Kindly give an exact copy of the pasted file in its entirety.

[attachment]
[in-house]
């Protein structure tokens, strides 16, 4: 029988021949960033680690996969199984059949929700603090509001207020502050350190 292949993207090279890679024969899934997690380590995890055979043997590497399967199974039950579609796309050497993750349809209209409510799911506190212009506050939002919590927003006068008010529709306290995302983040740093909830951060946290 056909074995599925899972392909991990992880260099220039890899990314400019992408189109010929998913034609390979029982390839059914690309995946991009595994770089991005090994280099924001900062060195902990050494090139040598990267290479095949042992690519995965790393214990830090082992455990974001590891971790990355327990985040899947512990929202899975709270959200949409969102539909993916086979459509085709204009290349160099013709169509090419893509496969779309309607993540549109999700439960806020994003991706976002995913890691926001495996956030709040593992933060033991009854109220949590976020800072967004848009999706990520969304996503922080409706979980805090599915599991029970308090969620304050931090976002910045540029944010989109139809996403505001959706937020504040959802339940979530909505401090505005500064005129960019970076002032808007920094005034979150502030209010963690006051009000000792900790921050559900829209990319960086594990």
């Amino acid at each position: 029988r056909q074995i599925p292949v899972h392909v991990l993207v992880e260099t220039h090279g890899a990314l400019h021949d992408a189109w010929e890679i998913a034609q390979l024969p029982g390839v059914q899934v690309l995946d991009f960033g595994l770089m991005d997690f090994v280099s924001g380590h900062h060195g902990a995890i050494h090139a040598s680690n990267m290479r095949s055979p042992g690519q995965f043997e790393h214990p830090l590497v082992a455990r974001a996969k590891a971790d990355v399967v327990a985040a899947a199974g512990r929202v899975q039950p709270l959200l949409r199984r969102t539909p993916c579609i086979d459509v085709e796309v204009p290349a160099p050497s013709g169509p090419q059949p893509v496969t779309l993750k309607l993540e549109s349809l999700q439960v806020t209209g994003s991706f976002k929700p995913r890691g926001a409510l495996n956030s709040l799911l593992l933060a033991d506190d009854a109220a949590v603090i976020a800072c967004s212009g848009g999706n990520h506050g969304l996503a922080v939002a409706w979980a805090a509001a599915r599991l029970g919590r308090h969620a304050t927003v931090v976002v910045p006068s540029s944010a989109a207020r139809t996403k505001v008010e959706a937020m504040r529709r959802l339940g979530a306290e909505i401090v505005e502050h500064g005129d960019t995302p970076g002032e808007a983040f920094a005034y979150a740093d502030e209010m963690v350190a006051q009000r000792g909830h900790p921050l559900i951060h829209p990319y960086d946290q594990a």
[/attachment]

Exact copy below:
[in-house]
């Protein structure tokens, strides 16, 4: 029988021949960033680690996969199984059949929700603090509001207020502050350190 292949993207090279890679024969899934997690380590995890055979043997590497399967199974039950579609796309050497993750349809209209409510799911506190212009506050939002919590927003006068008010529709306290995302983040740093909830951060946290 056909074995599925899972392909991990992880260099220039890899990314400019992408189109010929998913034609390979029982390839059914690309995946991009595994770089991005090994280099924001900062060195902990050494090139040598990267290479095949042992690519995965790393214990830090082992455990974001590891971790990355327990985040899947512990929202899975709270959200949409969102539909993916086979459509085709204009290349160099013709169509090419893509496969779309309607993540549109999700439960806020994003991706976002995913890691926001495996956030709040593992933060033991009854109220949590976020800072967004848009999706990520969304996503922080409706979980805090599915599991029970308090969620304050931090976002910045540029944010989109139809996403505001959706937020504040959802339940979530909505401090505005500064005129960019970076002032808007920094005034979150502030209010963690006051009000000792900790921050559900829209990319960086594990």
């Amino acid at each position: 029988r056909q074995i599925p292949v899972h392909v991990l993207v992880e260099t220039h090279g890899a990314l400019h021949d992408a189109w010929e890679i998913a034609q390979l024969p029982g390839v059914q899934v690309l995946d991009f960033g595994l770089m991005d997690f090994v280099s924001g380590h900062h060195g902990a995890i050494h090139a040598s680690n990267m290479r095949s055979p042992g690519q995965f043997e790393h214990p830090l590497v082992a455990r974001a996969k590891a971790d990355v399967v327990a985040a899947a199974g512990r929202v899975q039950p709270l959200l949409r199984r969102t539909p993916c579609i086979d459509v085709e796309v204009p290349a160099p050497s013709g169509p090419q059949p893509v496969t779309l993750k309607l993540e549109s349809l999700q439960v806020t209209g994003s991706f976002k929700p995913r890691g926001a409510l495996n956030s709040l799911l593992l933060a033991d506190d009854a109220a949590v603090i976020a800072c967004s212009g848009g999706n990520h506050g969304l996503a922080v939002a409706w979980a805090a509001a599915r599991l029970g919590r308090h969620a304050t927003v931090v976002v910045p006068s540029s944010a989109a207020r139809t996403k505001v008010e959706a937020m504040r529709r959802l339940g979530a306290e909505i401090v505005e502050h500064g005129d960019t995302p970076g002032e808007a983040f920094a005034y979150a740093d502030e209010m963690v350190a006051q009000r000792g909830h900790p921050l559900i951060h829209p990319y960086d946290q594990a």